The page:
- ensuring we featured diverse restaurants and chefs in our food coverage
- and a mobile newsroom initiative at a library in a predominantly Black area.
We’ve also robustly covered five police shootings and aggressively sought public records we believe the city of Akron is illegally withholding.
In 2020, editors also convened an advisory board of Black leaders who meet virtually with editors every two months to discuss recent events and our coverage. Their feedback proved to be valuable on more than one occasion, including a discussion of our coverage of the Cleveland Browns controversial trade for Deshaun Watson. We’ve received positive comments on the intentionality of our diversity efforts and willingness to have a dialogue on a routine basis.
On the staffing side, we’ve worked to successfully recruit two full-time diverse journalists, including an editor. We have added a Black community columnist and have begun working with freelance journalists of color in hopes of developing them into full-time journalists.
Read more about increasing revenue by reaching new audiences: National Topics | Spanish-speaking Audiences | Sports Fans
Q: What worked?
A: We believe all of the journalism described above has helped us reconnect with the Black community. But our efforts remain a work in progress and we’re far from declaring “mission accomplished.” The encouraging news is we’ve seen stronger growth of paid digital subscriptions in ZIP codes with a Black majority population (+243% year over year) and those that over-index as non-white (272%). During the same time, overall paid digital subscribers grew by 216%.
Q: What didn’t work?
A: With a company emphasis on placing our best or premium journalism behind a subscriber-only paywall, we struggled with balancing our desire to attract new audiences to the top of our sales funnel and driving immediate subscriptions.
Some staffers also resisted premium placements based on their understandable desire to serve all people. In the end, very few stories for targeted readers were made premium, although recent exclusive reporting on the police shooting case have been subscriber only. We also struggle with tagging content to assist us in tracking it.
Q: What happened that you didn’t expect?
A: The Innerbelt reporting project sparked an idea from a reader to invite people displaced by the highway to a reunion event. Co-leading planning for the event on August 28, 2022, helped us build stronger relationships with Black community leaders. And we produced another in-depth feature on people’s stories told at the event.
The event drew hundreds of people at the Akron Urban League to look at old photographs, reminisce and hear speakers discuss moving forward now that the city of Akron owns 30 acres of abandoned highway. This effort proved to be a critical asset when eight Akron police officers shot a Black man 46 times, killing him, on June 27, 2022, leading to weeks of protests, a downtown curfew and ongoing tensions. We were far better positioned to successfully cover the story than a few years earlier.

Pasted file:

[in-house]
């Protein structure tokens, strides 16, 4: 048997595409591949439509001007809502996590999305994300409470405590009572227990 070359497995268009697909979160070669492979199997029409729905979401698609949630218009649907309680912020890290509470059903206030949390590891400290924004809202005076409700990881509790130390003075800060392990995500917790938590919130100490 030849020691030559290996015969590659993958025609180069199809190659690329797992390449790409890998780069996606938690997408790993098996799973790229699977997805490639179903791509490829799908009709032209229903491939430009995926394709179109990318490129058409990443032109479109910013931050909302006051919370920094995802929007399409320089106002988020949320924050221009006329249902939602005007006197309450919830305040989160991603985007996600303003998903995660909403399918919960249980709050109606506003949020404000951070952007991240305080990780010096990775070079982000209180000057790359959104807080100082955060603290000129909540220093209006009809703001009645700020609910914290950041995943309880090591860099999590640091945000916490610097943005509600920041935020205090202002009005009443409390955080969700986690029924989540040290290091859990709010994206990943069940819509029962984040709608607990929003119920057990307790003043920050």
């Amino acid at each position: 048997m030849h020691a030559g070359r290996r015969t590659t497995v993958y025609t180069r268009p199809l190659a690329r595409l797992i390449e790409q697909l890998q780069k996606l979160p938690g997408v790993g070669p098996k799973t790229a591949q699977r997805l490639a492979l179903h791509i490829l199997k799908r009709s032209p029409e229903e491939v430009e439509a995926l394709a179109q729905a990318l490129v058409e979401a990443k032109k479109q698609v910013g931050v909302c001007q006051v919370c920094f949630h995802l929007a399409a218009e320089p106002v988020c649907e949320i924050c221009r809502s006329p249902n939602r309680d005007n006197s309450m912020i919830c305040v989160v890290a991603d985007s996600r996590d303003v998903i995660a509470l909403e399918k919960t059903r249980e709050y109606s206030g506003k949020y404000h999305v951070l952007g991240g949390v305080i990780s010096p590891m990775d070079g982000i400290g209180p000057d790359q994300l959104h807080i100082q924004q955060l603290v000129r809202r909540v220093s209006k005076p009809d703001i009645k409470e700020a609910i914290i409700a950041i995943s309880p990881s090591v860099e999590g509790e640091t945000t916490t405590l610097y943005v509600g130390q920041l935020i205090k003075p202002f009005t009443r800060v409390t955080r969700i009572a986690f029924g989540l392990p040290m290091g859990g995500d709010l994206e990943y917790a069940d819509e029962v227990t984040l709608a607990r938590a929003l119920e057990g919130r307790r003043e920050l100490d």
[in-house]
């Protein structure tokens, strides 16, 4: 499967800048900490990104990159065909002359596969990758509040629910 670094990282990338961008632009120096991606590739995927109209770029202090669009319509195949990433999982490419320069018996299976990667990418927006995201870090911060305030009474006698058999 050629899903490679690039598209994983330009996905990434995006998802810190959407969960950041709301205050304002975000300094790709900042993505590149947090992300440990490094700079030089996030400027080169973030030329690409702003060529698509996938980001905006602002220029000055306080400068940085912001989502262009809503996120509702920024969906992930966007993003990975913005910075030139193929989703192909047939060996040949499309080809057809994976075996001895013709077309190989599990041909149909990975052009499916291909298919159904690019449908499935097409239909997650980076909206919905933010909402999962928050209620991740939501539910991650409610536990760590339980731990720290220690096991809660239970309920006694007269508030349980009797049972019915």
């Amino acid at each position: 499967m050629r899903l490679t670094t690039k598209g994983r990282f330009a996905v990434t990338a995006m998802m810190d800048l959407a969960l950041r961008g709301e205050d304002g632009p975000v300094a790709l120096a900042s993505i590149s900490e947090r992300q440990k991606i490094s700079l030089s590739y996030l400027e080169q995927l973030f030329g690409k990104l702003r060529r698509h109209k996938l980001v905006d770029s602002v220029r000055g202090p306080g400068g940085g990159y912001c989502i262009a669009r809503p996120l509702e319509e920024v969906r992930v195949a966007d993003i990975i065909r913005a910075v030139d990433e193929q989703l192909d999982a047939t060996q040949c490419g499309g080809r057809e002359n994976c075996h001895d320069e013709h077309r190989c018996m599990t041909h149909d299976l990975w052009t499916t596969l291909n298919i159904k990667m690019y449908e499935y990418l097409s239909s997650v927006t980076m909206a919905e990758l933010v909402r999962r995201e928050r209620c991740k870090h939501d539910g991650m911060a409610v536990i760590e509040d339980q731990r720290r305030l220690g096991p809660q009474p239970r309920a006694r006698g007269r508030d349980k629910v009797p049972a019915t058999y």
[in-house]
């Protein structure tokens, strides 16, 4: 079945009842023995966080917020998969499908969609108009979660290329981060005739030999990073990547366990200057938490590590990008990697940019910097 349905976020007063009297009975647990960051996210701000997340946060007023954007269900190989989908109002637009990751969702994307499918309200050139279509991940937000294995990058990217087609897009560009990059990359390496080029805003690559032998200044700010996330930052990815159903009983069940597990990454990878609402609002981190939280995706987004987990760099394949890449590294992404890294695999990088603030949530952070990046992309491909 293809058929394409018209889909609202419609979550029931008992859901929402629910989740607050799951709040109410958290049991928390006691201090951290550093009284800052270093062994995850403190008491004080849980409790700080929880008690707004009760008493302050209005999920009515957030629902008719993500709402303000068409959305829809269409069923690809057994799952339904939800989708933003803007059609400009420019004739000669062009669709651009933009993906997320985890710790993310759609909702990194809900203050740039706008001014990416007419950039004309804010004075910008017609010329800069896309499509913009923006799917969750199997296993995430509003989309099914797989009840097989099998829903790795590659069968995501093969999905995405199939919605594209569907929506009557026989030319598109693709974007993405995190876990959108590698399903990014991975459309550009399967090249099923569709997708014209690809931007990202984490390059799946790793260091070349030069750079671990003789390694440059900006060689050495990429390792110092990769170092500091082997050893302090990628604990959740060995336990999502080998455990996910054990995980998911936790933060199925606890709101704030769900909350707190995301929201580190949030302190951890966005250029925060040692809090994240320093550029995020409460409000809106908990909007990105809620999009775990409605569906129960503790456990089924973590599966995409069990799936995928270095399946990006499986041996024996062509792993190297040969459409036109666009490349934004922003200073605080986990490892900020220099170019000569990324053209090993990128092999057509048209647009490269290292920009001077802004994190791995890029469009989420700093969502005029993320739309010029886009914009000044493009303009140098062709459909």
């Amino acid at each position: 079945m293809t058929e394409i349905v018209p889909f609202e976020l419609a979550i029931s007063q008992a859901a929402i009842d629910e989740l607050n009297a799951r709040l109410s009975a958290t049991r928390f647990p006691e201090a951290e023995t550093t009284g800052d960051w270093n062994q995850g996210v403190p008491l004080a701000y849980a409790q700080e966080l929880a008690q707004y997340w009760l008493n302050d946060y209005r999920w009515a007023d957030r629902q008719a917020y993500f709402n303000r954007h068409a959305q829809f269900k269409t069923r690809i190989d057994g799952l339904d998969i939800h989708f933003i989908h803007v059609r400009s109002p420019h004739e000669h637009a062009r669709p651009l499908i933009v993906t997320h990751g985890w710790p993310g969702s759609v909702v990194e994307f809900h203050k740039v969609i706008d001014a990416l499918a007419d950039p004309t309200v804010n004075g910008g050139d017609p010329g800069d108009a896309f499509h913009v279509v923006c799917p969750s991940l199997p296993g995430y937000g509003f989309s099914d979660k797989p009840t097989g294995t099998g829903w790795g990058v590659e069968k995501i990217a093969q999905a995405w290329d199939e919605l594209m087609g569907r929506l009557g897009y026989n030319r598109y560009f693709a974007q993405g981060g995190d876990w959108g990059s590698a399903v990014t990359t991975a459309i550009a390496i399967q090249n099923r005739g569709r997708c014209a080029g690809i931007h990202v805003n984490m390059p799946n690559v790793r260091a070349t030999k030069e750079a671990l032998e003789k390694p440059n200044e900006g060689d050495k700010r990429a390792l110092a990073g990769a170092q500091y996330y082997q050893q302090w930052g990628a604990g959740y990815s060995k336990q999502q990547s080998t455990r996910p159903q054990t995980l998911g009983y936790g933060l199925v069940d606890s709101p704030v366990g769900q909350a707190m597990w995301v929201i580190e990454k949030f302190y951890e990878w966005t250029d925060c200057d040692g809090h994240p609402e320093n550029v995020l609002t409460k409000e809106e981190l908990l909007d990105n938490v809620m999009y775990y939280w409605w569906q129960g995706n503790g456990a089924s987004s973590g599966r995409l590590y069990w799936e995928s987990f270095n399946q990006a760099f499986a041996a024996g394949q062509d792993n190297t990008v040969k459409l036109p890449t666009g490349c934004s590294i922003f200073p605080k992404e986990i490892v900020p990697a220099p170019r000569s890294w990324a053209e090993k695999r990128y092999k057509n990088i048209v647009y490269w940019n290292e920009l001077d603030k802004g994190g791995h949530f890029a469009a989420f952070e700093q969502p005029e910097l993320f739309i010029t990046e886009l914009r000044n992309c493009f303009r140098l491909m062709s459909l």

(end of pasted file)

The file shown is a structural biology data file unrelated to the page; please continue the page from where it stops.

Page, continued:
Q: What would you do differently now? What did you learn?
A: We’ve been reminded that writing quality stories about real people can pay dividends. We’ve revamped our diversity beat into a second City of Akron position covering issues and people, including the impact of City Hall decisions. This will help overcome an issue where some reporters did not view diversity issues as part of their beats and improve our coverage of Akron.
We’re also now embarking on expanding our efforts to focus on the 25-44 age group using lessons of our efforts to reach Black readers. For example, when several middle schoolers were sickened by gummies apparently laced with marijuana, we turned a quick effort on what parents should know about cannabis-infused products. We need to keep parents top of mind when considering how to cover stories.
Q: What advice would you give to others who try to do this?
A: Keep it simple. Not everything has to be enterprise coverage. The simplicity of Black-owned business features really allowed us to do multiple stories that connected with all segments of our diverse community.
Q: Is there anything else you’d like to add?
A: It’s hard to get off the daily news hamster wheel, but it is worth it to take a step back and really look at what you’re covering and why. We stopped covering a lot of smaller stories that weren’t serving readers. It took a while to break habits of churning content for the sake of content, but it has made us better able to meet the needs of our readers and to produce more stories that are better read and cause people to want to pay us for our work.